A NEW test for a potentially dangerous side-effect of pregnancy is being rolled out across the UK after a successful trial in Oxford.

The examination, which can predict with almost 100 per cent accuracy if a woman will not develop pre-eclampsia within the next seven days, was tested at the John Radcliffe Hospital in Headington.

Now it is being fast-tracked for use across the NHS, sparing thousands of women nationwide a stressful hospital admission.

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Pre-eclampsia is a condition that affects some pregnant women, usually during the second half of pregnancy.

Symptoms can include high blood pressure, swelling of the feet, severe headaches and vision problems.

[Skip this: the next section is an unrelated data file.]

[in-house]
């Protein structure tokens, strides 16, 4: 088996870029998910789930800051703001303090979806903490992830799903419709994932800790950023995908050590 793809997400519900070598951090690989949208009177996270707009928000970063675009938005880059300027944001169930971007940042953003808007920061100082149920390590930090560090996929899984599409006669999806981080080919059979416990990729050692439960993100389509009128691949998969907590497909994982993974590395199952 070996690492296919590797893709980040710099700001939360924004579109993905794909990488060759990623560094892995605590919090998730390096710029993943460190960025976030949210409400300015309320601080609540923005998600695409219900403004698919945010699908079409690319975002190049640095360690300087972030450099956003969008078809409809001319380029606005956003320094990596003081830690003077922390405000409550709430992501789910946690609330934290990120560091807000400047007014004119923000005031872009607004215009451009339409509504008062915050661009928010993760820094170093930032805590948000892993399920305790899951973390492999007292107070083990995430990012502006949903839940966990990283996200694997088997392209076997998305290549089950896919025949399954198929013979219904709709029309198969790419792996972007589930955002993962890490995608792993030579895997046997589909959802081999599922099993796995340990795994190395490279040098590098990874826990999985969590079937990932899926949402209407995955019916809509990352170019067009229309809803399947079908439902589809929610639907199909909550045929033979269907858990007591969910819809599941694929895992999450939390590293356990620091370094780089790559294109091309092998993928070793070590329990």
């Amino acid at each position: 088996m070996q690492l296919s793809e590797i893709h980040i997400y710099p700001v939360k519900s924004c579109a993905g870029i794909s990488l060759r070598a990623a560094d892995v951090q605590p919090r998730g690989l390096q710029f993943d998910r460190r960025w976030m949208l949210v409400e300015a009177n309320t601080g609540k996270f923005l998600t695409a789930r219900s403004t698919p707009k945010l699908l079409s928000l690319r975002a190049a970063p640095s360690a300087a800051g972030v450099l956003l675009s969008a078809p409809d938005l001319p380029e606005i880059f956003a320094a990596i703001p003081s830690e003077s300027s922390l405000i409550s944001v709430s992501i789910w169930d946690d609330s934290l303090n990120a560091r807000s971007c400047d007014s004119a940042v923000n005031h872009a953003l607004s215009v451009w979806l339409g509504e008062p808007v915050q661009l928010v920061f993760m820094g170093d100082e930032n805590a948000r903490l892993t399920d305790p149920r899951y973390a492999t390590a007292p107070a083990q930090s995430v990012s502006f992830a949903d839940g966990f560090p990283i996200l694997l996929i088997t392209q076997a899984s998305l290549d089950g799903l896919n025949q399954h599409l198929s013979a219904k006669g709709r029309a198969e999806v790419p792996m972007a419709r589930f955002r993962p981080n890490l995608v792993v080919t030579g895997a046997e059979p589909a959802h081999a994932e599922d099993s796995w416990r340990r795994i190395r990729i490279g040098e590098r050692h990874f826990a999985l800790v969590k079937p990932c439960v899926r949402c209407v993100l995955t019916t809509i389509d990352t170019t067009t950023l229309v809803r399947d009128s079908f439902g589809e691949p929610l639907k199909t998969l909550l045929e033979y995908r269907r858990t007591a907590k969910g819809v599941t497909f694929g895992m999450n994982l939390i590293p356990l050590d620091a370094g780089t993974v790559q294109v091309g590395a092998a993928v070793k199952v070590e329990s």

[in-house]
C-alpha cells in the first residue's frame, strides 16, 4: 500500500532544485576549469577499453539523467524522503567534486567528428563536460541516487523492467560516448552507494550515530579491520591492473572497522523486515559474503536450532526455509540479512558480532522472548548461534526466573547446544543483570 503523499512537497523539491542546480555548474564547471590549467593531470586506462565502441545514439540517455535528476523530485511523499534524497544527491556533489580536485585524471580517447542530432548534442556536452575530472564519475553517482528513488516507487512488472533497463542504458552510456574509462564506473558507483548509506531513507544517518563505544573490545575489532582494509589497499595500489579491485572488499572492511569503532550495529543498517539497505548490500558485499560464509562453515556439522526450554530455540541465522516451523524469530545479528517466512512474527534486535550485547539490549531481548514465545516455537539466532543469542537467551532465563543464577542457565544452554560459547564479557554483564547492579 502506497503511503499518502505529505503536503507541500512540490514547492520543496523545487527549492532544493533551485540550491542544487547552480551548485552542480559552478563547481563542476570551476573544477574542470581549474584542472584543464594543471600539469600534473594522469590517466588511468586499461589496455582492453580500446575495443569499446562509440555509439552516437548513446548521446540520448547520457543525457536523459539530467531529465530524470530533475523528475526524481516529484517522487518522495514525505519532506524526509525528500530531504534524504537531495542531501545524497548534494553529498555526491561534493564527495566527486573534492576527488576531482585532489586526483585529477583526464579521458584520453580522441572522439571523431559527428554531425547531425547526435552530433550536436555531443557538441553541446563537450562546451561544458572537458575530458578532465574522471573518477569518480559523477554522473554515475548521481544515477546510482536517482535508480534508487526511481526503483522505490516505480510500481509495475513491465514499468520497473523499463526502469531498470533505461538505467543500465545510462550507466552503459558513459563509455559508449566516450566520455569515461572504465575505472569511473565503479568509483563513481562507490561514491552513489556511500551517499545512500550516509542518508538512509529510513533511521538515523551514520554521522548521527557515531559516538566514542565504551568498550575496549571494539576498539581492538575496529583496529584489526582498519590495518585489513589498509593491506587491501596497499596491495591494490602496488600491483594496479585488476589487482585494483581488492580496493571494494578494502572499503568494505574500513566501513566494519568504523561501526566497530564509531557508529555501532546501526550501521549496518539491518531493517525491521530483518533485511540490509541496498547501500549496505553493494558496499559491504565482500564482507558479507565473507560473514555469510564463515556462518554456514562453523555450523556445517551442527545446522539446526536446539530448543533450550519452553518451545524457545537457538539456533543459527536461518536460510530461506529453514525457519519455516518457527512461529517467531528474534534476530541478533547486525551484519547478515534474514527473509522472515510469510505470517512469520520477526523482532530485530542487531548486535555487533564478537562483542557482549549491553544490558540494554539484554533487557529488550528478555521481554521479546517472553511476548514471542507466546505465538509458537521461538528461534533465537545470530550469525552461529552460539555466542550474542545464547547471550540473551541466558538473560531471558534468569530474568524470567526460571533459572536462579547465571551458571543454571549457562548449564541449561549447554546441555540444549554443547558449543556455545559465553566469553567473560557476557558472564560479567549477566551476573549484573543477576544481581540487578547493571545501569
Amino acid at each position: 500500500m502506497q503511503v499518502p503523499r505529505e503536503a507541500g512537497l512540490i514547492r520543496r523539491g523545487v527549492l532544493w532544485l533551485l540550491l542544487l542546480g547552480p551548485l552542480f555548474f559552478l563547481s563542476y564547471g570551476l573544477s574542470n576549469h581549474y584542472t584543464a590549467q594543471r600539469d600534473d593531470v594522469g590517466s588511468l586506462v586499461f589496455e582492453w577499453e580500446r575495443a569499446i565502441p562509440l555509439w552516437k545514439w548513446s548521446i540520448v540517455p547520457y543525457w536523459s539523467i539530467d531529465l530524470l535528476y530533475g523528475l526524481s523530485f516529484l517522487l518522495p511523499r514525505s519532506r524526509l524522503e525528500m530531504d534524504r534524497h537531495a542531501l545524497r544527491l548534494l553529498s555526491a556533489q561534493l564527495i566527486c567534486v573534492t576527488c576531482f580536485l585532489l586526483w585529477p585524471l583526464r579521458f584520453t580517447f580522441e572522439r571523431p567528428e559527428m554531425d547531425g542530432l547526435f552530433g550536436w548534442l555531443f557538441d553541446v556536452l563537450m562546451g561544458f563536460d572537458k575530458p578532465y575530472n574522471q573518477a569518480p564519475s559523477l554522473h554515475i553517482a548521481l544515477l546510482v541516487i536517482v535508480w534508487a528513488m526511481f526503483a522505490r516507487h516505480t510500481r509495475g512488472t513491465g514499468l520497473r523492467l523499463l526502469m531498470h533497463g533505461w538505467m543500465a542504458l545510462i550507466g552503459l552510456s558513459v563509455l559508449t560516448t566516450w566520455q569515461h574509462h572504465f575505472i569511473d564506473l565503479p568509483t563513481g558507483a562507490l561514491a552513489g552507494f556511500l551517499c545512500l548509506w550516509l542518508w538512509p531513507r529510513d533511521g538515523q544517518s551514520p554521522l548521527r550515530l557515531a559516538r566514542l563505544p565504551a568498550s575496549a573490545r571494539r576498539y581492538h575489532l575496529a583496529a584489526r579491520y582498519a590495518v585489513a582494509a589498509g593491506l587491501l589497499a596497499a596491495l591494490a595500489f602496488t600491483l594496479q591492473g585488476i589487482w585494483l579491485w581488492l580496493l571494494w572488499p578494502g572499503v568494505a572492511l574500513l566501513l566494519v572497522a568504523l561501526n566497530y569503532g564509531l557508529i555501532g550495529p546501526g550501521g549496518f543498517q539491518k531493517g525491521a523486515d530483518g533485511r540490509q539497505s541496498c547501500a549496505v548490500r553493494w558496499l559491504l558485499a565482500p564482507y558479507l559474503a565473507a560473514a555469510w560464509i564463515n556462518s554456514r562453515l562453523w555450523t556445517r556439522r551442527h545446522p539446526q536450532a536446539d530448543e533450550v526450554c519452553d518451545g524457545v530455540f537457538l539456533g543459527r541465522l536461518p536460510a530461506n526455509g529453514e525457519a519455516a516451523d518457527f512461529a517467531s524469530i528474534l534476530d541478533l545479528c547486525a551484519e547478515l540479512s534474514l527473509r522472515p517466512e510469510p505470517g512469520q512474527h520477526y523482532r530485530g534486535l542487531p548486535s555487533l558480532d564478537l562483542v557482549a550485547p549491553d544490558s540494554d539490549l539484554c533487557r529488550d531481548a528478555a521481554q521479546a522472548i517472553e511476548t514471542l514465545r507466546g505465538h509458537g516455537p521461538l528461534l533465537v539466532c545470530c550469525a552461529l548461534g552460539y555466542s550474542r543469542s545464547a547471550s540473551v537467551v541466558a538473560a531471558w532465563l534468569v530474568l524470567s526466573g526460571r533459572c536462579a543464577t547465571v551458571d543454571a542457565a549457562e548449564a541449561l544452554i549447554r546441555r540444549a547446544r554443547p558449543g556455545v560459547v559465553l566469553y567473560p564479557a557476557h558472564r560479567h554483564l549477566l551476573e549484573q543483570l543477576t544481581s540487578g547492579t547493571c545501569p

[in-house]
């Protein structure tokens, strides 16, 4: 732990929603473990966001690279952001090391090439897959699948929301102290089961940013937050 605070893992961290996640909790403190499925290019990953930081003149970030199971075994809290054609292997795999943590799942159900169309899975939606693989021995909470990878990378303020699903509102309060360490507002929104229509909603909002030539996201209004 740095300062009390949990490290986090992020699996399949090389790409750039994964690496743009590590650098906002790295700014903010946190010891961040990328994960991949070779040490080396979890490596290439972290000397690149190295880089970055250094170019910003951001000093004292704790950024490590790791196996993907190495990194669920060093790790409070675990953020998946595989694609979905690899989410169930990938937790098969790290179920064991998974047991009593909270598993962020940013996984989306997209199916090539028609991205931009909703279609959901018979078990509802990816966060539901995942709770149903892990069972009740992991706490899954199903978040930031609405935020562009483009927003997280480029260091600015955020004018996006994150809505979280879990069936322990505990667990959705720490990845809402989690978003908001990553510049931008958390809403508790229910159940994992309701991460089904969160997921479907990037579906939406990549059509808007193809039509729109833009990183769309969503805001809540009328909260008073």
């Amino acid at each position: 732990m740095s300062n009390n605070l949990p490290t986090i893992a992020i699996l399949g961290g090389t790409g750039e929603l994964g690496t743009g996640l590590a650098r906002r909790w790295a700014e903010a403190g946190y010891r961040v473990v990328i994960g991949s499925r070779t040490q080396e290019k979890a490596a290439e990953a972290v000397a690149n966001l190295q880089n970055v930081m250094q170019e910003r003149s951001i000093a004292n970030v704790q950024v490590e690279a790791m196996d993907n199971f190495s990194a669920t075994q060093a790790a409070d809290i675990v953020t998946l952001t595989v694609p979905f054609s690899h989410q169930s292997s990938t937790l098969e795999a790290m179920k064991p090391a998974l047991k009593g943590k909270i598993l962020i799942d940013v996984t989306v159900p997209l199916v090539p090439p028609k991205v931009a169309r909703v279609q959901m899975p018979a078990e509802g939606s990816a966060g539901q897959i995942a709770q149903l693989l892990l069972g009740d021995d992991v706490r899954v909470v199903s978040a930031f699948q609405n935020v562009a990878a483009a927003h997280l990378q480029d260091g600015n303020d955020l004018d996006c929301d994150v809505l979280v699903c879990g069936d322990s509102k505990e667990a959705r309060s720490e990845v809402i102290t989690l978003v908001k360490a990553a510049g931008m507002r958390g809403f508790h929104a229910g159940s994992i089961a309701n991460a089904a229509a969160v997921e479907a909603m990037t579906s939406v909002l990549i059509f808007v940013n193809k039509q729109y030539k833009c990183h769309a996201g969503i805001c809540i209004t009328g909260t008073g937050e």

Although normally mild, the condition can lead to serious complications for both mother and baby if not monitored and treated.

The new prediction method was successfully trialled by researchers at the JR Women’s Centre.

The blood test, developed by Roche Diagnostics, measures the ratio of two placental factors – maternal serum soluble fms-like tyrosine kinase (sFlt-1) and placental growth factor (PlGF) – that are released into the mother's blood during pregnancy.

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Without the test, there is no accurate method to determine who will not get the disease.

Currently, any patients with suspected PE are often admitted to hospital, sometimes for several days in order to make the diagnosis.

Dr Sofia Cerdeira, a member of the research team, said: “This test has improved our ability to make the right decision on admission. Using the test, no one with pre-eclampsia within one week has been missed, so understandably, it has been welcomed enthusiastically by midwives and clinicians working here at the John Radcliffe Hospital’s Women’s Centre."